On the contrary, I loved my students. Every year has its great kids and kids you wish the paddles were still legal, but this squad was different. Discipline referrals for infractions other than the mandatory profanity = ZERO. Yeah, none. Part of it is that I don't want to deal with all of the crap that goes into writing and following up on a referral to the office. The other, and more important part, was that my students allowed me to handle things on an individual basis. We created more products, had more fun with technology, and laughed (while learning, of course) more than I had ever done the previous 6 years.
Something else was going on.
To save major details, I felt isolated.
While it's true that I've always wanted to teach at the high school level, it hasn't stopped room 205 from producing some pretty awesome results by way of museum entries, billboards, artwork, community interaction, clubs started, and so much more. We did some ridiculously cool stuff in there. My main goal: make the 8th grade me want to be in my class. I was a punk who knew more than I actually knew. How are you going to impress that me? Challenge me. Engage me. Make me come in and be impressed. DONE.
While the isolation was stressful, other opportunities emerged. The AppsInClass team that I had assembled was a great group to lean on for support throughout the year. They had always been there, and the work that each one of them are doing in their classes deserve their own blogs. We're still working on that, although Jessica makes mincemeat out of my ordinary blogs. The high school had turned me down for a job, the district found someone else for a Math TOSA, and I was ready for something new.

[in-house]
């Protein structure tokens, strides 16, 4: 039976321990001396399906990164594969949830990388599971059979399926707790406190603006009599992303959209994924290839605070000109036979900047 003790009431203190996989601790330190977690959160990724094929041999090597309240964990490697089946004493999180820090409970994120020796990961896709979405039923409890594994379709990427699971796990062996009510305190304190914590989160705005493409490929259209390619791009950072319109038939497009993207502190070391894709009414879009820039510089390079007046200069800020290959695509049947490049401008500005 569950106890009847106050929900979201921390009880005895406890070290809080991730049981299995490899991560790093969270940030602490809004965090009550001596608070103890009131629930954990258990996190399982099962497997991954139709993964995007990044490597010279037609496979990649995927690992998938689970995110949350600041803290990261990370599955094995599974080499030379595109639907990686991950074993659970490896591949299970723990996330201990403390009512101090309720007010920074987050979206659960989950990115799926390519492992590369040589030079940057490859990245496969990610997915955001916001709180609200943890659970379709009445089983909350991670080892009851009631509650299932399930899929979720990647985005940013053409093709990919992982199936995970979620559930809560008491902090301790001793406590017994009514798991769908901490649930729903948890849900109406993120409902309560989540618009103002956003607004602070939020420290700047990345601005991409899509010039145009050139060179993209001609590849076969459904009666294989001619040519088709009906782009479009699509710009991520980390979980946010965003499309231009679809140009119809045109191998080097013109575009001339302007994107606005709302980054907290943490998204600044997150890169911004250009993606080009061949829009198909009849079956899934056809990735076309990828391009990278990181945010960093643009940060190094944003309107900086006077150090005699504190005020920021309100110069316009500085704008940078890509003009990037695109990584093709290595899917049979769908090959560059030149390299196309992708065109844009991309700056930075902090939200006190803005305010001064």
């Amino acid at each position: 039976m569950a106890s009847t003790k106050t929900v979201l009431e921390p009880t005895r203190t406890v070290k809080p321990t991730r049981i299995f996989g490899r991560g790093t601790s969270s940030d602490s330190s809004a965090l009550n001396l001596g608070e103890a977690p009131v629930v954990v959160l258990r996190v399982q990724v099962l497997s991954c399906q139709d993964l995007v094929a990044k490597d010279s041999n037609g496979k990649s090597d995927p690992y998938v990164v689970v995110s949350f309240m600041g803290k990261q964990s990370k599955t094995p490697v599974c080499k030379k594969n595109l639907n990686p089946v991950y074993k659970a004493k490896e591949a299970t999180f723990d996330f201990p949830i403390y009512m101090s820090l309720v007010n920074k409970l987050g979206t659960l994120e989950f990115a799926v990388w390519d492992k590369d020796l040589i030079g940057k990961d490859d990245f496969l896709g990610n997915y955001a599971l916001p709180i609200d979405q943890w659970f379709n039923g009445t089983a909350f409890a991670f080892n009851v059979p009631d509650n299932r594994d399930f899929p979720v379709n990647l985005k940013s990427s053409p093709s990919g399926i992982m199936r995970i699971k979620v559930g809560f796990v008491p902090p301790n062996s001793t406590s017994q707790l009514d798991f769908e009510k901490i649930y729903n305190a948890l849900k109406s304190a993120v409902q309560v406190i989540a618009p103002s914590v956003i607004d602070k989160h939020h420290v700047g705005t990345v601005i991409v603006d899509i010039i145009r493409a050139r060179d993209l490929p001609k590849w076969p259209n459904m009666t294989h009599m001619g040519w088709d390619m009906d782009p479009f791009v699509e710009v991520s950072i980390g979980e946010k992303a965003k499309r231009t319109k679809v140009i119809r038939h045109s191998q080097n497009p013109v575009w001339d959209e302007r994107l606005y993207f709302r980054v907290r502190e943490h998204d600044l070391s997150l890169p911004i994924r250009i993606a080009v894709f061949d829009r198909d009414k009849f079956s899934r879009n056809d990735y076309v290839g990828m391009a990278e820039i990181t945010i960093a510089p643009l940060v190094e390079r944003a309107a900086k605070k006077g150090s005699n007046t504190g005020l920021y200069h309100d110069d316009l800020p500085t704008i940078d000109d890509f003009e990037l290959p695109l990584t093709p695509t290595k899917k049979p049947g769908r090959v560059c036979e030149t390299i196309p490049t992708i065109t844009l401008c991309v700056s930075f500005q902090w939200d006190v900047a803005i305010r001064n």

My brother had talked to me about this stupid idea of starting a Twitter account. Why would I do that? The only people who get on there are following celebrities, spewing 140 characters of nonsense, and regularly getting themselves into hot water.
From there, it really began. It is now late October and the proposition will soon be presented to get out of education and join a friend in a business that is close to a sure thing. The problem? It isn't me. It's sales. I can sell Algebra to an 8th grader, but not a product to an adult. It isn't me. But, as I mentioned, I felt isolated. Therefore, the sacrifice was going to be made in favor of my sanity.
I started following Sean and Elizabeth, seeing what they were tweeting and sharing out, and followed their interactions. One guy who was intriguing was someone named Jon Corippo, a principal out in Who-Knows-Where, California. He posted a random message about needing a math teacher... Ears perked, ready to pounce. This was an opportunity to continue doing what I loved. At a high school. That. Was. Awesome.